Ariel Castro death might not have been suicide
Auto-erotic asphyxiation a possibility; guards falsified logs about checking on Cleveland kidnapper
Cleveland kidnapper Ariel Castro may have died from auto-erotic asphyxiation, not suicide, and two prison guards falsified logs documenting their observation of him in the hours before he died, the state said Thursday.
Castro's pants and underwear were pulled down to his ankles when he was found, leading the state to forward those facts to the state highway patrol to consider the possibility of auto-erotic asphyxiation, according to the report from the Ohio Department of Rehabilitation and Correction.
Castro, 53, was a few weeks into a life sentence after pleading guilty in August to kidnapping three women from the streets of Cleveland, then imprisoning them in his home for a decade during which time he repeatedly raped and beat them. He was accused of limiting their access to food and toilet facilities and chaining them at times to a pole in the basement. Rescued with the three women in May was a six-year-old girl Castro fathered with one of the victims.
The report suggests — but does not conclude — that Castro may have died as the result of auto-erotic asphyxiation, whereby individuals achieve sexual satisfaction by briefly choking themselves into unconsciousness.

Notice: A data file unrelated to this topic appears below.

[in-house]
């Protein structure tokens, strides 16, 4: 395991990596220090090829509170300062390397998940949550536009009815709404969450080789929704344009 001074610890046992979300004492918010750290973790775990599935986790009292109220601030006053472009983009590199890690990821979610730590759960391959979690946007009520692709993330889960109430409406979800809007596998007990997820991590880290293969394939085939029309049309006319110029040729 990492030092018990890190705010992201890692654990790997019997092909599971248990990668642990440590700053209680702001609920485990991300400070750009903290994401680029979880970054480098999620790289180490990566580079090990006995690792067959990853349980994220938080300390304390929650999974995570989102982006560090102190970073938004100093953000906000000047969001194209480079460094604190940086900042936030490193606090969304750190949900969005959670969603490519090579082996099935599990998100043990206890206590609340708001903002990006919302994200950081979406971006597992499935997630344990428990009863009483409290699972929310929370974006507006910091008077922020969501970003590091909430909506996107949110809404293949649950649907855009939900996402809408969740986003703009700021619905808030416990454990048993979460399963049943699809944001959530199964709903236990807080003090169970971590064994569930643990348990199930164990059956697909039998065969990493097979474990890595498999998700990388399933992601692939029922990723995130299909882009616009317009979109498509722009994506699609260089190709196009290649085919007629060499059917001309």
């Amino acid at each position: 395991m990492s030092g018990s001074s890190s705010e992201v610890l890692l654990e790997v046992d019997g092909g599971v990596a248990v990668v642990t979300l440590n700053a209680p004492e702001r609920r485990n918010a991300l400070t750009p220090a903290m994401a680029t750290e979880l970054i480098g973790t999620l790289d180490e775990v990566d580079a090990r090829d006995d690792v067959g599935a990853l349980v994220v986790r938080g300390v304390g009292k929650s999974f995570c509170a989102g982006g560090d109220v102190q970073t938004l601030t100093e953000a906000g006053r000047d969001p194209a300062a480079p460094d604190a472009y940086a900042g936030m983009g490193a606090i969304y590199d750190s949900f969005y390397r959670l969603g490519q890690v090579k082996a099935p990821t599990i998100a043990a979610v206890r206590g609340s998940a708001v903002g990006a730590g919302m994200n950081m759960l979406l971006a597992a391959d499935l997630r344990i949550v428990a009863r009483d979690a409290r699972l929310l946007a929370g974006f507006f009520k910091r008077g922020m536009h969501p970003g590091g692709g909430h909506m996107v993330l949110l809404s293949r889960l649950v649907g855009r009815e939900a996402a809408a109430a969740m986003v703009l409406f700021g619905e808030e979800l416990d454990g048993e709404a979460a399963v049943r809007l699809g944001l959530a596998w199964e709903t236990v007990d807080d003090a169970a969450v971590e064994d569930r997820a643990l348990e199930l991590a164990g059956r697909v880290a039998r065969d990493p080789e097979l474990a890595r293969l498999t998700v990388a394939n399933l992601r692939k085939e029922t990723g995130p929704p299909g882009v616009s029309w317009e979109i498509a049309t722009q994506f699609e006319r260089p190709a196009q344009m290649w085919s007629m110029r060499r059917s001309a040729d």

Castro did not leave a suicide note and "multiple levels of assessment" did not find tendency toward suicide, the report said. A comprehensive mental health evaluation found "no evidence of serious mental illness or indications for suicide precautions were present," according to the report.
Guards skipped checks before death
Surveillance video indicates guards did not do at least eight required checks on Castro the afternoon and evening before he died. Two checks were done properly just before Castro hanged himself on Sept. 3 at a prison reception centre south of Columbus.
The report also said an ambulance contracted to provide medical assistance at the prison was significantly late in arriving, but the delay likely didn't affect the outcome.
The report also said staff failed to make sure Castro watched a suicide prevention video when he first arrived in August.